Coaches think Ferguson might be in better shape than any other person in the world, and its easy to see why: At 5 feet 7, he weighs 225 pounds with just 5 percent body fat. He can squat 550 pounds, bench his weight 30 times and run the 40-yard dash in 4.5 seconds.
In fact, Ferguson is in better shape than many of his opponents think could be legally possible. Because of his build, the Olympic Training Center has tested him for steroids about a dozen times in the last few years, coaches said. Each time he's come up clean.
"People don't understand that he's just a genetic freak," said Carlos Santana, his strength coach. "His body works better than anyone else's in the world. It just leaves people dumbfounded."
To Paul Cotton, his Howard wrestling coach, Ferguson is "the closest thing this world will ever have to Superman." To William Moultrie, his Howard track coach, he's "the most athletic guy I've known." And to Mike Barnes, ranked No. 2 in judo in the United States, Ferguson is "flat-out scary."
At tournaments, opponents dread fighting Ferguson. They don't want to lose, sure. But more than that, they don't want to endure the physical pain he can inflict.
So far this year, Ferguson estimates that he has "popped 25 arms" or dislocated 25 shoulders. He grabs an opponent's hand, swivels it behind his back and then jerks upward. When that doesn't work, he resorts to simpler methods: Once this year, he picked up a 220-pound opponent and threw him 10 feet into the air.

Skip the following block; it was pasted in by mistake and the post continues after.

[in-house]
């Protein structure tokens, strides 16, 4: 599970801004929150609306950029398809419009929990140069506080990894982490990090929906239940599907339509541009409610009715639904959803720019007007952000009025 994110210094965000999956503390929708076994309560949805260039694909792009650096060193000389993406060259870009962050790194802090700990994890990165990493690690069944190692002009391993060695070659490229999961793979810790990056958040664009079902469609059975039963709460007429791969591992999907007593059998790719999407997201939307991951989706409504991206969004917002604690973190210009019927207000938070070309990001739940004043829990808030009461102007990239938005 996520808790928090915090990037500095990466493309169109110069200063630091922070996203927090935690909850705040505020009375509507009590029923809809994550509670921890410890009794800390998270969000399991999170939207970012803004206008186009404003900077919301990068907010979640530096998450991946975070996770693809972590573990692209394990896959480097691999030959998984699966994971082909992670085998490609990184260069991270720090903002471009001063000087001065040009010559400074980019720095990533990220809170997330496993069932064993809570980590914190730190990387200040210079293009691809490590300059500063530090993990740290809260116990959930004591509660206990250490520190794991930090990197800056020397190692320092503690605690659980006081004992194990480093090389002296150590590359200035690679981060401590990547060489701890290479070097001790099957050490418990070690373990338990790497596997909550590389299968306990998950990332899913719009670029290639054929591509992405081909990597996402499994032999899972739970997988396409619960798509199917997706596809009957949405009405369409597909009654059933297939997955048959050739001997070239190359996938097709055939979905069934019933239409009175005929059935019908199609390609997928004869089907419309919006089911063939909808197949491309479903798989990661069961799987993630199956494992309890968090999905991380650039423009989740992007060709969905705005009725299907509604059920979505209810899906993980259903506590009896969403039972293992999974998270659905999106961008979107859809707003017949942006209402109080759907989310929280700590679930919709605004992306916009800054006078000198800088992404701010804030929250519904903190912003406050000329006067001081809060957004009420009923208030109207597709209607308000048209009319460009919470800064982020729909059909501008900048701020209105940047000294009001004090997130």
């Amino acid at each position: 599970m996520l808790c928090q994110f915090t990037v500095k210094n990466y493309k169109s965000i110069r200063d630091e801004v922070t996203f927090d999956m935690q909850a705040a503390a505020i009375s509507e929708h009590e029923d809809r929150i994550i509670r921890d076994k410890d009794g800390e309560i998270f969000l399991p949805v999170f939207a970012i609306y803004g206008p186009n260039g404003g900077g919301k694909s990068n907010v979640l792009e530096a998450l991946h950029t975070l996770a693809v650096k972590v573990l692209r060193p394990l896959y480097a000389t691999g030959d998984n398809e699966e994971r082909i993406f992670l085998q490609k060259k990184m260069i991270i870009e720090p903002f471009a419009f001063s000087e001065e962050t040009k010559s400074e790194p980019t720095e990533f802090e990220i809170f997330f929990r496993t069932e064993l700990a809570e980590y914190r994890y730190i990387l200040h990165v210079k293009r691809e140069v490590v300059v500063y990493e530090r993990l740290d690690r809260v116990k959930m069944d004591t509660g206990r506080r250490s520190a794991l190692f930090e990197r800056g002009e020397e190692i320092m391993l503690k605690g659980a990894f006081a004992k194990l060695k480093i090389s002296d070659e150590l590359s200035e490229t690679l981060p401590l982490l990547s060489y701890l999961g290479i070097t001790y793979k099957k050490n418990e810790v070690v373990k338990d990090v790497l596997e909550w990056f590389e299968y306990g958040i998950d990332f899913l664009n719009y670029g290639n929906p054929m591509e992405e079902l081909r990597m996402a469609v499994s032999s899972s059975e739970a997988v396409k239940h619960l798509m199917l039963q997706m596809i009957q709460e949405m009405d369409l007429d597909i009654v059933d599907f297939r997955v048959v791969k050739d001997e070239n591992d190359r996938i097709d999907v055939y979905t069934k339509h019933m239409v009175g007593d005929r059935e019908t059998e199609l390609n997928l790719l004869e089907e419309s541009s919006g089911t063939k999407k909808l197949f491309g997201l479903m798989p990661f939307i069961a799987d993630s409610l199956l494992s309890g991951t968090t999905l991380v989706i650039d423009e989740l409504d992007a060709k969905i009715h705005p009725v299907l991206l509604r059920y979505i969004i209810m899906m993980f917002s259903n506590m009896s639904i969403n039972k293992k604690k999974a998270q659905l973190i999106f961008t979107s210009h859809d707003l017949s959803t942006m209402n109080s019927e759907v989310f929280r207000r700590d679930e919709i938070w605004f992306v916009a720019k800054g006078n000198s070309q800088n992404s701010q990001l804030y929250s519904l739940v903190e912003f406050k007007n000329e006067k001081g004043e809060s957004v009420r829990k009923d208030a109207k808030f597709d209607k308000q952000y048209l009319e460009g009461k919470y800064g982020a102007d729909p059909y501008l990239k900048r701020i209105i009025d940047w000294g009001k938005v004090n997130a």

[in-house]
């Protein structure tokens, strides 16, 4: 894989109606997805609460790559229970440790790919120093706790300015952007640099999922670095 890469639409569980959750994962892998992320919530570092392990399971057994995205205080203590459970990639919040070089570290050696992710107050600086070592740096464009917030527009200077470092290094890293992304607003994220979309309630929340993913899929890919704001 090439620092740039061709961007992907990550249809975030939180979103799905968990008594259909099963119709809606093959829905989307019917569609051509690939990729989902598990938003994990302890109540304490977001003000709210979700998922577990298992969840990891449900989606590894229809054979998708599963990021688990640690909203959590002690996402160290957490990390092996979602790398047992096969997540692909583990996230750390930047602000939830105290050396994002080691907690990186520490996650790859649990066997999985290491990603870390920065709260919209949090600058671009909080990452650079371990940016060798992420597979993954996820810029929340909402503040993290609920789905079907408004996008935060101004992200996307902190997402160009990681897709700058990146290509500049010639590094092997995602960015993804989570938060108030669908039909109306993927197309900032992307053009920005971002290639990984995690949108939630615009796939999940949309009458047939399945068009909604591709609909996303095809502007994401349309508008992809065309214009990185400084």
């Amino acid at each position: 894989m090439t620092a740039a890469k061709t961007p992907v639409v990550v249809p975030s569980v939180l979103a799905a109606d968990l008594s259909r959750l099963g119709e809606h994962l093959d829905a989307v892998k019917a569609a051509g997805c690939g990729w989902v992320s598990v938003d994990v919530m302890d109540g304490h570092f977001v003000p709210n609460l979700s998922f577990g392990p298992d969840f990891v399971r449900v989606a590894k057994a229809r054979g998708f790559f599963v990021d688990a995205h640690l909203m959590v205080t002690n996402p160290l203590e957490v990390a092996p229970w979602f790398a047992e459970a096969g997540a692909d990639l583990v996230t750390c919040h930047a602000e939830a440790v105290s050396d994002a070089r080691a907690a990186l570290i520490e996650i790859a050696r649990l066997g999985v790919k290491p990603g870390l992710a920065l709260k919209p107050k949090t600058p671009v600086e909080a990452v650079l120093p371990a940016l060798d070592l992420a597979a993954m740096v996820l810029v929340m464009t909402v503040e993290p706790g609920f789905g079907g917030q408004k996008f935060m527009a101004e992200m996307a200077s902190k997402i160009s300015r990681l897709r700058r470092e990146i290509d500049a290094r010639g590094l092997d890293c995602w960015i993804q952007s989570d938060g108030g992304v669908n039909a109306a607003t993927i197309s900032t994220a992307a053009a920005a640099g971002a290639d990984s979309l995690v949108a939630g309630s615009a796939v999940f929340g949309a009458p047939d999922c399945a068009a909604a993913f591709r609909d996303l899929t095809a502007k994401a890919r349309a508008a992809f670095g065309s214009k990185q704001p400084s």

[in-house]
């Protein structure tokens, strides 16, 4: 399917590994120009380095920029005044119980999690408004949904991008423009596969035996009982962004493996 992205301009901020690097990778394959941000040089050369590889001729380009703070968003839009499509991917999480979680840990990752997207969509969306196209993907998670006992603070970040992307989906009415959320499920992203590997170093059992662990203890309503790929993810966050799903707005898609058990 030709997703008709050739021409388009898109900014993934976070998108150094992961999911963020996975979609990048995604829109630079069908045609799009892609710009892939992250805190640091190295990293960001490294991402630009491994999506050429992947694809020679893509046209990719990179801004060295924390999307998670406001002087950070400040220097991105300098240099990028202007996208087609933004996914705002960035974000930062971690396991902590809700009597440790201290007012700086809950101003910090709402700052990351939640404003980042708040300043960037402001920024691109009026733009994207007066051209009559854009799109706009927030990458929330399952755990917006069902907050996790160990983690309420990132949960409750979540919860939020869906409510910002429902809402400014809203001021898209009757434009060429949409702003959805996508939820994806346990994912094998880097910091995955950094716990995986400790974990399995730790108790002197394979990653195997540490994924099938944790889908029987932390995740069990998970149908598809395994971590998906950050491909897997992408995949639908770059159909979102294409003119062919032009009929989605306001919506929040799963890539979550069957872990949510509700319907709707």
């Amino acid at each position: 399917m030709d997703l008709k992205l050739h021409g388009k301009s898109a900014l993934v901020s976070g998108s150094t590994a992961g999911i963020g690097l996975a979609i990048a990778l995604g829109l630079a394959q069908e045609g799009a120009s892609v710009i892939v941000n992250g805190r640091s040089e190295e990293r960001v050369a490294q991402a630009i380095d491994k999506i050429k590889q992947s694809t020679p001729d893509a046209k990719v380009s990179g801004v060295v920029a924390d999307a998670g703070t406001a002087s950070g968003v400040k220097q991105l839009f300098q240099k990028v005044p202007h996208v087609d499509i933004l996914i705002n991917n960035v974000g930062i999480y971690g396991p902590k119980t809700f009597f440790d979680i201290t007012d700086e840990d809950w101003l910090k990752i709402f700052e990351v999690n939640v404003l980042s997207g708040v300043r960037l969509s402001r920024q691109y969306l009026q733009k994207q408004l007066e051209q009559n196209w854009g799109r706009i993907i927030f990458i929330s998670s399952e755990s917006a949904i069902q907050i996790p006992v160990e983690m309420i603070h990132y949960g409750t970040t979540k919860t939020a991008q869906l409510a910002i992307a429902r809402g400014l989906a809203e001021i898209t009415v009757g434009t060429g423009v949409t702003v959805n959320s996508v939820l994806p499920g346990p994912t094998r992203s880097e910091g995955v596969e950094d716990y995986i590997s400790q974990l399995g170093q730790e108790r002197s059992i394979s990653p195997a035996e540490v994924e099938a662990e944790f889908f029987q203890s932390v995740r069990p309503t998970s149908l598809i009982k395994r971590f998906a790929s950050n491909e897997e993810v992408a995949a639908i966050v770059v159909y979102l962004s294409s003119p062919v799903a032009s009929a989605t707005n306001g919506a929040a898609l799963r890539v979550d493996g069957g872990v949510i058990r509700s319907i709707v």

"I'd be scared to fight against me," Ferguson said. "I'm all muscle and desire."
Question is, could Ferguson be too dedicated? Judo has left some lasting marks on his body -- early signs of arthritis, a finger so swollen his wedding ring won't fit -- that Ferguson seems to ignore.
Last year, doctors told Ferguson to give a torn thigh muscle six weeks to heal. He fought in the Pan Am Games less than two weeks later, finishing third. At the Olympic trials this month, Ferguson won despite a groin injury that kept him from moving side-to-side.
Ferguson's body never screamed louder for rest than it did about a year ago, when he tore his lateral collateral ligament and needed major replacement surgery. Doctors told Ferguson the injury would take nine months to heal. Finally, friends thought, Ferguson would be forced to spend a week in bed.